77 FEDERAL REPORTER.
the .mortgage, on the ground that their judgments were taken In the proper name of the owner of the land. Held that; whether such owner's name was G. D. or G. S. D., the claim of priority was untenable. 75 Fed. 951, affirmed.
Appeal from the Circuit Court of the United States for the Western District of Pennsylvania. This was a suit by scire facias upon a mortgage, and was brought by the Mutual Life Insurance Company of New York against George s. Doherty. The case was heard below upon exceptions filed by William Rogers and Thomas J. Rogers, subsequent judgment creditors, to the marshal's return of his distribution of the fund, and such exceptionswere overruled and the distribution confirmed. 75 Fed. 951. Theexceptants have appealed. J. H. Beal, for appellants. Before DALLAS, Circuit Judge, and BUTLER and WALES, District Judges. DALLAS, Circuit .Judge. The question in this case is presented by the third specification of error. which avers that the court below erred in not sustaining an exception to the marshal's schedule of dis. tribution of the fund in controversy, as follows:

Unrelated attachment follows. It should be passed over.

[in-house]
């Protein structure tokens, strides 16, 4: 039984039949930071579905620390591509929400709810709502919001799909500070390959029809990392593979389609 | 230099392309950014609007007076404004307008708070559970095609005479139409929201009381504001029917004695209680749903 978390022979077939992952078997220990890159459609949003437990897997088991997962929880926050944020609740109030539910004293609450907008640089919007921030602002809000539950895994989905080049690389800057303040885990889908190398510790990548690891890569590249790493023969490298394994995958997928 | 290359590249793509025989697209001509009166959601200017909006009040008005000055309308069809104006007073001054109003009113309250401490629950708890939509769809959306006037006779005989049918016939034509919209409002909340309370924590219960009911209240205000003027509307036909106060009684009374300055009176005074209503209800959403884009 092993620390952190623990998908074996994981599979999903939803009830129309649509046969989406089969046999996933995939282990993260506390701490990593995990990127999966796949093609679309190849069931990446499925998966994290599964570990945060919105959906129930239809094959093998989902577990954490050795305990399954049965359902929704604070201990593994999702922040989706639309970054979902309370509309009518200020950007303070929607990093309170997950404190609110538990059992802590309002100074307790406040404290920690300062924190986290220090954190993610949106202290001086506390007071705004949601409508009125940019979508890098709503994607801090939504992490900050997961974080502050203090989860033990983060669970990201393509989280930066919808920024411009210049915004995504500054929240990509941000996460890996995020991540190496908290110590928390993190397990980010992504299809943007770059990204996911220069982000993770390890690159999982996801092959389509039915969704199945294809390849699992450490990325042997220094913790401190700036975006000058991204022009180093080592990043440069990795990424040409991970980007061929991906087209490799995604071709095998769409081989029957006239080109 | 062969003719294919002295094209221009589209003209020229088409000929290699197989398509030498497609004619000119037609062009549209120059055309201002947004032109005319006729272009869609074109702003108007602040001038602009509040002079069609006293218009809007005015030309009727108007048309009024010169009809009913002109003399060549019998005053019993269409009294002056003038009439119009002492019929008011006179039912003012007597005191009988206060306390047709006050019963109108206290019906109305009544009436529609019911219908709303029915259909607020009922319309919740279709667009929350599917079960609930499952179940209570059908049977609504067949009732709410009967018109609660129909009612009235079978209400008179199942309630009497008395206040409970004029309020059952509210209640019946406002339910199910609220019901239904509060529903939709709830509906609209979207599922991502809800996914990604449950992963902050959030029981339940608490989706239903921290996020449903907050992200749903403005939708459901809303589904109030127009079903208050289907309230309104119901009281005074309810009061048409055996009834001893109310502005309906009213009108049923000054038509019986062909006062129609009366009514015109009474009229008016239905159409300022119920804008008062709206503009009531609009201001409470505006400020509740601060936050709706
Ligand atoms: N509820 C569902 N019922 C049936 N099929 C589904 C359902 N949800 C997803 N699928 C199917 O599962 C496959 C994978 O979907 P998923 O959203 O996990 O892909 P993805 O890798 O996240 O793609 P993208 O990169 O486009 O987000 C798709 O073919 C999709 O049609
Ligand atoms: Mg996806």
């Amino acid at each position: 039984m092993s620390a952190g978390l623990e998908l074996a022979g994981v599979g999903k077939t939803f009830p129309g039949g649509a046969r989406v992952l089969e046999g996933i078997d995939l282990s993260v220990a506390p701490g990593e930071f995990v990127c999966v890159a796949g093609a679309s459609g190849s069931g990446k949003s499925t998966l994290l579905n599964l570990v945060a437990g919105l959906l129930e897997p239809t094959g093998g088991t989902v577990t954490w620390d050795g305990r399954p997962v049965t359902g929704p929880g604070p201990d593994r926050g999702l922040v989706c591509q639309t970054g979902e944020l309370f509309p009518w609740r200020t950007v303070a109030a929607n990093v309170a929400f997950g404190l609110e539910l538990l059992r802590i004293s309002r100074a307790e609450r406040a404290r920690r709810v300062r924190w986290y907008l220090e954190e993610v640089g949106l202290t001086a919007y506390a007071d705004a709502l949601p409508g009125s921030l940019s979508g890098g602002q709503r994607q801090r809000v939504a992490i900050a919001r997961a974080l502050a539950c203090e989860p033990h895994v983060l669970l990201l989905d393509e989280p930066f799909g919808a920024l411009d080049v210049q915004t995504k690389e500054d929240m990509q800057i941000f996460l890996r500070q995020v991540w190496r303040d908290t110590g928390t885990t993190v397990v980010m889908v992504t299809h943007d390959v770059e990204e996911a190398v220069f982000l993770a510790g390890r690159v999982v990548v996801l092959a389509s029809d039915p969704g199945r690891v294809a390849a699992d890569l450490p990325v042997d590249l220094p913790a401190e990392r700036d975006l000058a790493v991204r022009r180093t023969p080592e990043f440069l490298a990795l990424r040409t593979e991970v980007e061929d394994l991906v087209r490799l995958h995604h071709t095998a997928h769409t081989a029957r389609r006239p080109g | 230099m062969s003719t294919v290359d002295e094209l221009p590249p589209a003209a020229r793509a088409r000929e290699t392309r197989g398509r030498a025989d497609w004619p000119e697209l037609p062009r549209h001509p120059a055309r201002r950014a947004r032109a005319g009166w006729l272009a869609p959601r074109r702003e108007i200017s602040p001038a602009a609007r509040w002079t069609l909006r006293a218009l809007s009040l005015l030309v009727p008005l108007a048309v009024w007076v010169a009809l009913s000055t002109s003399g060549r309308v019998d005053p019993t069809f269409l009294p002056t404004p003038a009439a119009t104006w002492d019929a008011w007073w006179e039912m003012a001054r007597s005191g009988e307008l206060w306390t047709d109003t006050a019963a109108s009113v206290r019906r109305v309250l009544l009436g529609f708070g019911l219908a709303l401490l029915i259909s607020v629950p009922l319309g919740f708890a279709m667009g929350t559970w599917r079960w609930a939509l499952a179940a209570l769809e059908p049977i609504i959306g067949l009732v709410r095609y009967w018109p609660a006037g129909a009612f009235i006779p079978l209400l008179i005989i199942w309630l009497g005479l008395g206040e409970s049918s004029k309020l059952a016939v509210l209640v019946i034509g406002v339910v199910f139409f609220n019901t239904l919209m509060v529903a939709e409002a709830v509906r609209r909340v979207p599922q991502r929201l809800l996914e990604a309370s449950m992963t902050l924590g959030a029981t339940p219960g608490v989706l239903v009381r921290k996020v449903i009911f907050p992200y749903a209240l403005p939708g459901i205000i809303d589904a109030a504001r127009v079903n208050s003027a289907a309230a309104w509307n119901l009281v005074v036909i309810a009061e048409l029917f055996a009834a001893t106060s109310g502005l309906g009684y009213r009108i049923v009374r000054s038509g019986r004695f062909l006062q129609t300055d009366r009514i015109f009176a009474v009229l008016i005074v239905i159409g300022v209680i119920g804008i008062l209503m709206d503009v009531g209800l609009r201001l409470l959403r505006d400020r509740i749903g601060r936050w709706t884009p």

"The marshal should not have distributed any portion of said fund to the plaintiff, because the plaintiff had no lien on said land by virtue of its said mortgage, and especially it had no lien upon said land as against the judgments of the exceptants; said mortgage being made and executed by George S. Doherty, and so recorded, while the legal title to the land described therein, and levied upon under such execution, was at the time in George Doherty, as appears by the records of the recorder's office in Allegheny county, In Deed Book, vol. 825, p. 597; the judgments of said exceptants being against George Doherty, in whose name the legal title stood."
The facts are, in part, thus statedin the opinion of the court below: